stories at that time read so eagerly by boys of the middle and upper
classes. The style was ridiculous, of course: but a bad style excites
nobody but a reviewer, and does not even excite him to deeds of the
kind we are now trying to account for. The reviewer in the Daily
thinks worse of these books than I do. But he certainly
failed to quote anything from them that by the wildest fancy could be
interpreted as sanctioning such a crime as matricide.

The Cause to be sought in the Boy rather than in the Book.

Let us for a moment turn our attention from the Penny Dreadful to the
boy–from the éponge á laver les cabriolets to notre pauvre
. Now–to speak quite seriously–it is well known to every
doctor and every schoolmaster (and should be known, if it is not, to
every parent), that all boys sooner or later pass through a crisis in
growth during which absolutely nothing can be predicted of their
behavior. At such times honest boys have given way to lying and theft,
gentle boys have developed an unexpected savagery, ordinary boys–“the
small apple-eating urchins whom we know”–have fallen into morbid
brooding upon unhealthy subjects. In the immense majority of cases the
crisis is soon over and the boy is himself again; but while it lasts,
the disease will draw its sustenance from all manner of
things–things, it may be, in themselves quite innocent. I avoid
particularizing for many reasons; but any observant doctor will
confirm what I have said. Now the moderately affluent boy who reads
five-shilling stories of adventure has many advantages at this period
over the poor boy who reads Penny Dreadfuls. To begin with, the crisis
has a tendency to attack him later. Secondly, he meets it fortified by
a better training and more definite ideas of the difference between
right and wrong, virtue and vice. Thirdly (and this is very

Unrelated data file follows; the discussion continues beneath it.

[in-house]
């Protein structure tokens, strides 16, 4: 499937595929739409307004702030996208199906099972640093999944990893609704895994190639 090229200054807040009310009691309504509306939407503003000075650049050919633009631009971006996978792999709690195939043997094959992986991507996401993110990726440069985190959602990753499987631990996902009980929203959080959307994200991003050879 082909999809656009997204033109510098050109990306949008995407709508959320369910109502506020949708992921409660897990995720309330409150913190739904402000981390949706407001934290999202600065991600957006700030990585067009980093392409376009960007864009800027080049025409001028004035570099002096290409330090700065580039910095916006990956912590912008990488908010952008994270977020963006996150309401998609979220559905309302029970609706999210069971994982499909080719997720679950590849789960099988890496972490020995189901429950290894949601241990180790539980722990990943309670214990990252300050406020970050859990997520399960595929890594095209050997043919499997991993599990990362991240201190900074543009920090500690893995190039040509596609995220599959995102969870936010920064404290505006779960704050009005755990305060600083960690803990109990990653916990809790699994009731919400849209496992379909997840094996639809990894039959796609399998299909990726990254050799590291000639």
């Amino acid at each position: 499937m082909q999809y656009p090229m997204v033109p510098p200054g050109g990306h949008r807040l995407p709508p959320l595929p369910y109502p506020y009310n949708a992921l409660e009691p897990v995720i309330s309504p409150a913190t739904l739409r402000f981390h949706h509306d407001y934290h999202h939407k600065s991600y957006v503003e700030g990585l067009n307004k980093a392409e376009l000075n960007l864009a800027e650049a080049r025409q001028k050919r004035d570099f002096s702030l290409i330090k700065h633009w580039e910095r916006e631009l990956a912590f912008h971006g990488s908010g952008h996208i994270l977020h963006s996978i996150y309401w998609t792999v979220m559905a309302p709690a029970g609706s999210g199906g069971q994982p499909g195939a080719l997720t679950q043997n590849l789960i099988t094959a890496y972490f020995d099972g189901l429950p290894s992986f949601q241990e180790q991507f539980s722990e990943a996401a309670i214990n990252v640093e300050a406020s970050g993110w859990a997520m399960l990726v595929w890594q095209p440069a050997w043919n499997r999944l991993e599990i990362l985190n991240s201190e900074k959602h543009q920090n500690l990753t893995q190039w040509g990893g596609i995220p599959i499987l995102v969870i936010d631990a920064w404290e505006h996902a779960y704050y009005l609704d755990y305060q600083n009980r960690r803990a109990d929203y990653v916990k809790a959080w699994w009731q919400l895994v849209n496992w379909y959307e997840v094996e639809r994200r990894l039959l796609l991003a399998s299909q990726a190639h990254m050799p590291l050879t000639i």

important), he is probably under school discipline at the time–which
means, that he is to some extent watched and shielded. When I think
of these advantages, I frankly confess that the difference in the
literature these two boys read seems to me to count for very little. I
myself have written “adventure-stories” before now: stories which, I
suppose–or, at any rate, hope–would come into the class of “Pure
Literature,” as the term is understood by those who have been writing
on this subject in the newspapers. They were, I hope, better written
than the run of Penny Dreadfuls, and perhaps with more discrimination
of taste in the choice of adventures. But I certainly do not feel able
to claim that their effect upon a perverted mind would be innocuous.

Fallacy of the “Crusade.”

For indeed it is not possible to name any book out of which a
perverted mind will not draw food for its disease. The whole fallacy
lies in supposing literature the cause of the disease. Evil men are
not evil because they read bad books: they read bad books because they
are evil: and being evil, or diseased, they are quickly able to
extract evil or disease even from very good books. There is talk of
disseminating the works of our best authors, at a cheap rate, in the
hope that they will drive the Penny Dreadful out of the market. But
has good literature at the cheapest driven the middle classes from
their false gods? And let it be remembered, to the credit of these
poor boys, that they do buy their books. The middle classes take
their poison on hire or exchange.

But perhaps the full enormity of the cant about Penny Dreadfuls
can best be perceived by travelling to and fro for a week
between London and Paris and observing the books read by those
who travel with first-class tickets. I think a fond belief in
Ivanhoe-within-the-reach-of-all would not long survive that